A footnote to this post
Here is a videoclip: Well, that's a problem, isn't it?
Siesta Fiesta Shmiesta, why does it matter?
But today in San Antonio, Texas, his limited Spanish might have gotten the best of him as a small difference in words had a huge difference in meaning.
A few people were leaving at the end of his town hall event while Obama was still speaking. Obama chalked that up, unknowingly, to them just wanting to beat traffic so he said goodbye in front of the 3,000 person crowd.
But then said, "We're having a little siesta out here - a little party," as a way to coax them to come back.
Siesta, in Spanish, means nap. Fiesta, in Spanish, means party.
It was unclear what Obama actually meant, but it would be hard to surmise Obama wanted for people to catch a nap in the middle of his speech.
When I saw this "criticism" of Obama's mistaking one word in Spanish for another, I thought to myself: this is too inconsequential and petty. Whether he said "siesta" for "fiesta", whether he meant it to be this word or that word but it came out wrong. Why are they even talking about it? I realized this was just a symptom of a much larger unease. Obama has made his eloquence and way with words the central driving engine of his entire campaign. Issues, values, plans, ideas, thoughts about the very real problems that beset the US and the world, have been pushed aside. It's all about the "words", empty vessels which can be painted gayly by hopeful colours and sung in a particularly catchy tune. Since his gravitas seems to be anchored to mere fine, inspiring words, then his words become the centre of attention. In Obama's campaign, words are seen not as means to an end but an end in themselves. In every discourse, there is substance and there is form, there is intention and there is gesture. Obama's power lies in making the correct verbal gestures. Therefore the question about his speech in that gathering is not the content and import of what he actually said, but about the kind and accuracy of the words he chose to say. And if this is what the candidate is about then I guess it is fair game for the viewer to criticize him for an ignorant use of words, even in Spanish!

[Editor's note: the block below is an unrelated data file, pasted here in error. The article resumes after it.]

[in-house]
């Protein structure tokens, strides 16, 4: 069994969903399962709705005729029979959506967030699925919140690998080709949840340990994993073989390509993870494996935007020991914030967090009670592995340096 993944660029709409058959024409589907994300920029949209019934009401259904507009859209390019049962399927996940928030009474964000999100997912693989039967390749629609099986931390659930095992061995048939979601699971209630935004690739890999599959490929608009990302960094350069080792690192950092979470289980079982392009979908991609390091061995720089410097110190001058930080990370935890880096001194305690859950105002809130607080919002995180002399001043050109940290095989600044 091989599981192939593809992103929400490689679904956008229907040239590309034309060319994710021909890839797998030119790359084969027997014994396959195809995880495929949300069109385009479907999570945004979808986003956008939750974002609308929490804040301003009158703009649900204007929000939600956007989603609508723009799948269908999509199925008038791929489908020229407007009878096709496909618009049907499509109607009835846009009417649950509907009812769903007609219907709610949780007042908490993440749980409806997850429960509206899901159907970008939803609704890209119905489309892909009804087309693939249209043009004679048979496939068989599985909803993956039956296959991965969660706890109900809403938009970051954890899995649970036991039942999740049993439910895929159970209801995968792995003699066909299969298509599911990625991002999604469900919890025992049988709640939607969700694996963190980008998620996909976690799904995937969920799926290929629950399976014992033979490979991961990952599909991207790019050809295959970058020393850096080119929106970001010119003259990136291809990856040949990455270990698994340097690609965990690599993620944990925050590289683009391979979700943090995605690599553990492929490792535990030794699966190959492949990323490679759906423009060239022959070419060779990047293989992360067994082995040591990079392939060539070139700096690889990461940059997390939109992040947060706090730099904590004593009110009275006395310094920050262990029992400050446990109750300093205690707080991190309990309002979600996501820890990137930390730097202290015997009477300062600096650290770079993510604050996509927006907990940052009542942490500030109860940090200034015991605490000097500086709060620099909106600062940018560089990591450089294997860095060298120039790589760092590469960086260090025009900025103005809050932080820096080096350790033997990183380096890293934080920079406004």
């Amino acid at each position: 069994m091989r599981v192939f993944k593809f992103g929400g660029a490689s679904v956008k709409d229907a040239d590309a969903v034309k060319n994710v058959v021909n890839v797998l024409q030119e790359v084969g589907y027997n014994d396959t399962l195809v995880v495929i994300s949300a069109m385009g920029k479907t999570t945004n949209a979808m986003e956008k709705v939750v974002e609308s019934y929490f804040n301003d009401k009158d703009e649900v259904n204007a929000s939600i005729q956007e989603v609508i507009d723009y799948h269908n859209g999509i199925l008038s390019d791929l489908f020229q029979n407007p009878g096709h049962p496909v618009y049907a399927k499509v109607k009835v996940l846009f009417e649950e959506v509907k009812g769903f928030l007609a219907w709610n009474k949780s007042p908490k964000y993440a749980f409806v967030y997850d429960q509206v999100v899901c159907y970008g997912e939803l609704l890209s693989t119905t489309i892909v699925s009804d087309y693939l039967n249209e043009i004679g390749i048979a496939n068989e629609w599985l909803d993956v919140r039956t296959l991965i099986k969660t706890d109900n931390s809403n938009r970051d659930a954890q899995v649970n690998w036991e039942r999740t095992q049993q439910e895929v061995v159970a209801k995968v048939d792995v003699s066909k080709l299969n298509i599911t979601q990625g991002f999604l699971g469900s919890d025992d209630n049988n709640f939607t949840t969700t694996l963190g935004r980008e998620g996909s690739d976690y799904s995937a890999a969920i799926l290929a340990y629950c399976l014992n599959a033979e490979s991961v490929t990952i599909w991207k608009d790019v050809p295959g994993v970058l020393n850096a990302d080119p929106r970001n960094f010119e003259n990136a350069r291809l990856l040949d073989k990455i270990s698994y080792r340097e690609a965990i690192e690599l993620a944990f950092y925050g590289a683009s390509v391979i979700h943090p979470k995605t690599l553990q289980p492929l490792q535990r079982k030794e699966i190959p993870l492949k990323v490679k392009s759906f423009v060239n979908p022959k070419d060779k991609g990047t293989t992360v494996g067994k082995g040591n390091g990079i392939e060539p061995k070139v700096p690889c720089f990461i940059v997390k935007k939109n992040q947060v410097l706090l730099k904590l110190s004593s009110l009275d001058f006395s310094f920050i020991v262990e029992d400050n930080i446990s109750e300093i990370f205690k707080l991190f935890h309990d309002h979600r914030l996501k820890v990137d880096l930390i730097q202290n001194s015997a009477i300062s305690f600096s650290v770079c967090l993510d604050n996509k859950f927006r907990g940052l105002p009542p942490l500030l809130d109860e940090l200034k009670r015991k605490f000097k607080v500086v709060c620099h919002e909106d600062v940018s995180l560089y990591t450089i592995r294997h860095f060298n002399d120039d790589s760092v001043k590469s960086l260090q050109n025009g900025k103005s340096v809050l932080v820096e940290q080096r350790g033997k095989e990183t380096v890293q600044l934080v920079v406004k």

"Civilization is not self-supporting. It is artificial. If you are not prepared to concern yourself with the upholding of civilization -- you are done." (Ortega y Gasset)
Wednesday, February 20, 2008